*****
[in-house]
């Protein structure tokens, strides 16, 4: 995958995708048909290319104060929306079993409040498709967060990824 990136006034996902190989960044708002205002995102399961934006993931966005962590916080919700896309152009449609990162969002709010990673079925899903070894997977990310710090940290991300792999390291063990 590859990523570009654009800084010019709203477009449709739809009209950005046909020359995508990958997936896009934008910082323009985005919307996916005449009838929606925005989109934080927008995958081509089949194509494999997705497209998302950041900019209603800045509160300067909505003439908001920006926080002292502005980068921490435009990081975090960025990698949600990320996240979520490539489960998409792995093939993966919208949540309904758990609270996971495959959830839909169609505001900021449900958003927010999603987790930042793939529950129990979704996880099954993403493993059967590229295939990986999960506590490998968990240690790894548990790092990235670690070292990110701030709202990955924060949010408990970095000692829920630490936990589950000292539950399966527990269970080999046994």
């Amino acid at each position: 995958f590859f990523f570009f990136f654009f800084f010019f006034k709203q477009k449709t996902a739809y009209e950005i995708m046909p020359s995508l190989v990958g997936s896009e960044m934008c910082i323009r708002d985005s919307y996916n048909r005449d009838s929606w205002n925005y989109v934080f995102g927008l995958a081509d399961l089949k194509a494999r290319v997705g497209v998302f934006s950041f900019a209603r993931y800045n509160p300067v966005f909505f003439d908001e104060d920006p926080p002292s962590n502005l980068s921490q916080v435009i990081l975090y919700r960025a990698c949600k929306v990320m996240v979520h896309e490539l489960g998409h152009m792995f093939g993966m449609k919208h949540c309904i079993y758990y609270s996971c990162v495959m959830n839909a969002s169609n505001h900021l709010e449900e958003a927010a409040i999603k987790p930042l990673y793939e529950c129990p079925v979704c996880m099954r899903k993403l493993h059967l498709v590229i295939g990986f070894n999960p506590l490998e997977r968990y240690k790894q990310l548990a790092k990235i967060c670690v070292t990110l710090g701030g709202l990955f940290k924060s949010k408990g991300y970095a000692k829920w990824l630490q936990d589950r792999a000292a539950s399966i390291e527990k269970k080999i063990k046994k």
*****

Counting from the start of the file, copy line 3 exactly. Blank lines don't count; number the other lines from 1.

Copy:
């Amino acid at each position: 995958f590859f990523f570009f990136f654009f800084f010019f006034k709203q477009k449709t996902a739809y009209e950005i995708m046909p020359s995508l190989v990958g997936s896009e960044m934008c910082i323009r708002d985005s919307y996916n048909r005449d009838s929606w205002n925005y989109v934080f995102g927008l995958a081509d399961l089949k194509a494999r290319v997705g497209v998302f934006s950041f900019a209603r993931y800045n509160p300067v966005f909505f003439d908001e104060d920006p926080p002292s962590n502005l980068s921490q916080v435009i990081l975090y919700r960025a990698c949600k929306v990320m996240v979520h896309e490539l489960g998409h152009m792995f093939g993966m449609k919208h949540c309904i079993y758990y609270s996971c990162v495959m959830n839909a969002s169609n505001h900021l709010e449900e958003a927010a409040i999603k987790p930042l990673y793939e529950c129990p079925v979704c996880m099954r899903k993403l493993h059967l498709v590229i295939g990986f070894n999960p506590l490998e997977r968990y240690k790894q990310l548990a790092k990235i967060c670690v070292t990110l710090g701030g709202l990955f940290k924060s949010k408990g991300y970095a000692k829920w990824l630490q936990d589950r792999a000292a539950s399966i390291e527990k269970k080999i063990k046994k």